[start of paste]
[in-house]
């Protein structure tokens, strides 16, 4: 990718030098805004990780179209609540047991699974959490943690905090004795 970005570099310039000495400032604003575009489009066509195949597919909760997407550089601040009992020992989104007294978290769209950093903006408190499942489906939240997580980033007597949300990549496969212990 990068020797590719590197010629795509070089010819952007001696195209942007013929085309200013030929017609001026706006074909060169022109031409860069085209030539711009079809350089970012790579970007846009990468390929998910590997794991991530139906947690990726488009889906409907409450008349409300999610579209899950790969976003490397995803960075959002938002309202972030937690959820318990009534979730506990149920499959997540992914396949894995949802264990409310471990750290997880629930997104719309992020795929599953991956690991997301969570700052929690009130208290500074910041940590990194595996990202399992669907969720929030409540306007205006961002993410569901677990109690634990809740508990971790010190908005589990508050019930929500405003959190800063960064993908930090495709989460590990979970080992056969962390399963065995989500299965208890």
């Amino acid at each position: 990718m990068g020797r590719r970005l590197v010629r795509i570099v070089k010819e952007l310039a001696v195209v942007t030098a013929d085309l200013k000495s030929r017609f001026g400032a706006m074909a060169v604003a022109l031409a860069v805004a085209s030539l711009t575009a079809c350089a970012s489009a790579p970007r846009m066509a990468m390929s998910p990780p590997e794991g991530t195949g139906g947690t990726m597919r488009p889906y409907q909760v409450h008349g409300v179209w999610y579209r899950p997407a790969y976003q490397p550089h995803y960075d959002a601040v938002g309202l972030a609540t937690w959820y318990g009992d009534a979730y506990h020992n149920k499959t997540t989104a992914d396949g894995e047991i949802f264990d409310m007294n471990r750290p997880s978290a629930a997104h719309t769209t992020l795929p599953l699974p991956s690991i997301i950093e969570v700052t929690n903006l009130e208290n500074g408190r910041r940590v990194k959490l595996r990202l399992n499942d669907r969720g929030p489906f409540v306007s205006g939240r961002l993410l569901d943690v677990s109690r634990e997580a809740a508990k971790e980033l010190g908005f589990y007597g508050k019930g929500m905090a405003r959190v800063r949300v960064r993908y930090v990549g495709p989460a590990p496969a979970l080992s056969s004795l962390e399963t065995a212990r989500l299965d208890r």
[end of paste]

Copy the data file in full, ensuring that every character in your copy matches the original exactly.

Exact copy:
[in-house]
């Protein structure tokens, strides 16, 4: 990718030098805004990780179209609540047991699974959490943690905090004795 970005570099310039000495400032604003575009489009066509195949597919909760997407550089601040009992020992989104007294978290769209950093903006408190499942489906939240997580980033007597949300990549496969212990 990068020797590719590197010629795509070089010819952007001696195209942007013929085309200013030929017609001026706006074909060169022109031409860069085209030539711009079809350089970012790579970007846009990468390929998910590997794991991530139906947690990726488009889906409907409450008349409300999610579209899950790969976003490397995803960075959002938002309202972030937690959820318990009534979730506990149920499959997540992914396949894995949802264990409310471990750290997880629930997104719309992020795929599953991956690991997301969570700052929690009130208290500074910041940590990194595996990202399992669907969720929030409540306007205006961002993410569901677990109690634990809740508990971790010190908005589990508050019930929500405003959190800063960064993908930090495709989460590990979970080992056969962390399963065995989500299965208890």
């Amino acid at each position: 990718m990068g020797r590719r970005l590197v010629r795509i570099v070089k010819e952007l310039a001696v195209v942007t030098a013929d085309l200013k000495s030929r017609f001026g400032a706006m074909a060169v604003a022109l031409a860069v805004a085209s030539l711009t575009a079809c350089a970012s489009a790579p970007r846009m066509a990468m390929s998910p990780p590997e794991g991530t195949g139906g947690t990726m597919r488009p889906y409907q909760v409450h008349g409300v179209w999610y579209r899950p997407a790969y976003q490397p550089h995803y960075d959002a601040v938002g309202l972030a609540t937690w959820y318990g009992d009534a979730y506990h020992n149920k499959t997540t989104a992914d396949g894995e047991i949802f264990d409310m007294n471990r750290p997880s978290a629930a997104h719309t769209t992020l795929p599953l699974p991956s690991i997301i950093e969570v700052t929690n903006l009130e208290n500074g408190r910041r940590v990194k959490l595996r990202l399992n499942d669907r969720g929030p489906f409540v306007s205006g939240r961002l993410l569901d943690v677990s109690r634990e997580a809740a508990k971790e980033l010190g908005f589990y007597g508050k019930g929500m905090a405003r959190v800063r949300v960064r993908y930090v990549g495709p989460a590990p496969a979970l080992s056969s004795l962390e399963t065995a212990r989500l299965d208890r």